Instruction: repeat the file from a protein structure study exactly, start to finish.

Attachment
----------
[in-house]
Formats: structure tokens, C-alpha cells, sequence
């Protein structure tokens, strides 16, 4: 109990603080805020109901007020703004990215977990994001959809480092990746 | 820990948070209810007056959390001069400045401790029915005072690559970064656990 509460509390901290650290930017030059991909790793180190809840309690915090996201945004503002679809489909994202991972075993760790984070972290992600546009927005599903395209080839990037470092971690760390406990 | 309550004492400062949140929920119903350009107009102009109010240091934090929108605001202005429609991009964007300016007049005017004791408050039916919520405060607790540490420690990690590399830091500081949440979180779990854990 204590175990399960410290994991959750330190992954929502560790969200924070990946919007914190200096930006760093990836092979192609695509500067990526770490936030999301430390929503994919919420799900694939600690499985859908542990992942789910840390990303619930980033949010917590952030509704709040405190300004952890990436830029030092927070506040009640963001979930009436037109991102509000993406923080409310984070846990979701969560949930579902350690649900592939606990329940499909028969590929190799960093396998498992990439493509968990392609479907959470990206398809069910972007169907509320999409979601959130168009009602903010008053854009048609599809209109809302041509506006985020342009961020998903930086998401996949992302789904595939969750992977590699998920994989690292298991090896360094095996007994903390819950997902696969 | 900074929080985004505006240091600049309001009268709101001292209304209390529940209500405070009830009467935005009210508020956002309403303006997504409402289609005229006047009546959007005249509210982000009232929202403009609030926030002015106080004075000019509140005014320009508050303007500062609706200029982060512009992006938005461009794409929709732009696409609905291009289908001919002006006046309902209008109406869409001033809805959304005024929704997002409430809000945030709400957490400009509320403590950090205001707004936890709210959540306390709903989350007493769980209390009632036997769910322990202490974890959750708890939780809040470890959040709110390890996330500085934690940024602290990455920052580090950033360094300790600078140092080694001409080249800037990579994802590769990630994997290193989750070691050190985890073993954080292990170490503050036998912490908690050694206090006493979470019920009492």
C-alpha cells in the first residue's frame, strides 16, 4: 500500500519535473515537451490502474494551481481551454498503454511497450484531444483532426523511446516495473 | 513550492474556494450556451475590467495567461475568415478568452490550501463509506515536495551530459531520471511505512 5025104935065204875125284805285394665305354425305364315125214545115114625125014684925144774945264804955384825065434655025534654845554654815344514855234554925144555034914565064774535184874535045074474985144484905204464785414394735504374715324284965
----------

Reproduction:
[in-house]
Formats: structure tokens, C-alpha cells, sequence
């Protein structure tokens, strides 16, 4: 109990603080805020109901007020703004990215977990994001959809480092990746 | 820990948070209810007056959390001069400045401790029915005072690559970064656990 509460509390901290650290930017030059991909790793180190809840309690915090996201945004503002679809489909994202991972075993760790984070972290992600546009927005599903395209080839990037470092971690760390406990 | 309550004492400062949140929920119903350009107009102009109010240091934090929108605001202005429609991009964007300016007049005017004791408050039916919520405060607790540490420690990690590399830091500081949440979180779990854990 204590175990399960410290994991959750330190992954929502560790969200924070990946919007914190200096930006760093990836092979192609695509500067990526770490936030999301430390929503994919919420799900694939600690499985859908542990992942789910840390990303619930980033949010917590952030509704709040405190300004952890990436830029030092927070506040009640963001979930009436037109991102509000993406923080409310984070846990979701969560949930579902350690649900592939606990329940499909028969590929190799960093396998498992990439493509968990392609479907959470990206398809069910972007169907509320999409979601959130168009009602903010008053854009048609599809209109809302041509506006985020342009961020998903930086998401996949992302789904595939969750992977590699998920994989690292298991090896360094095996007994903390819950997902696969 | 900074929080985004505006240091600049309001009268709101001292209304209390529940209500405070009830009467935005009210508020956002309403303006997504409402289609005229006047009546959007005249509210982000009232929202403009609030926030002015106080004075000019509140005014320009508050303007500062609706200029982060512009992006938005461009794409929709732009696409609905291009289908001919002006006046309902209008109406869409001033809805959304005024929704997002409430809000945030709400957490400009509320403590950090205001707004936890709210959540306390709903989350007493769980209390009632036997769910322990202490974890959750708890939780809040470890959040709110390890996330500085934690940024602290990455920052580090950033360094300790600078140092080694001409080249800037990579994802590769990630994997290193989750070691050190985890073993954080292990170490503050036998912490908690050694206090006493979470019920009492």
C-alpha cells in the first residue's frame, strides 16, 4: 500500500519535473515537451490502474494551481481551454498503454511497450484531444483532426523511446516495473 | 513550492474556494450556451475590467495567461475568415478568452490550501463509506515536495551530459531520471511505512 5025104935065204875125284805285394665305354425305364315125214545115114625125014684925144774945264804955384825065434655025534654845554654815344514855234554925144555034914565064774535184874535045074474985144484905204464785414394735504374715324284965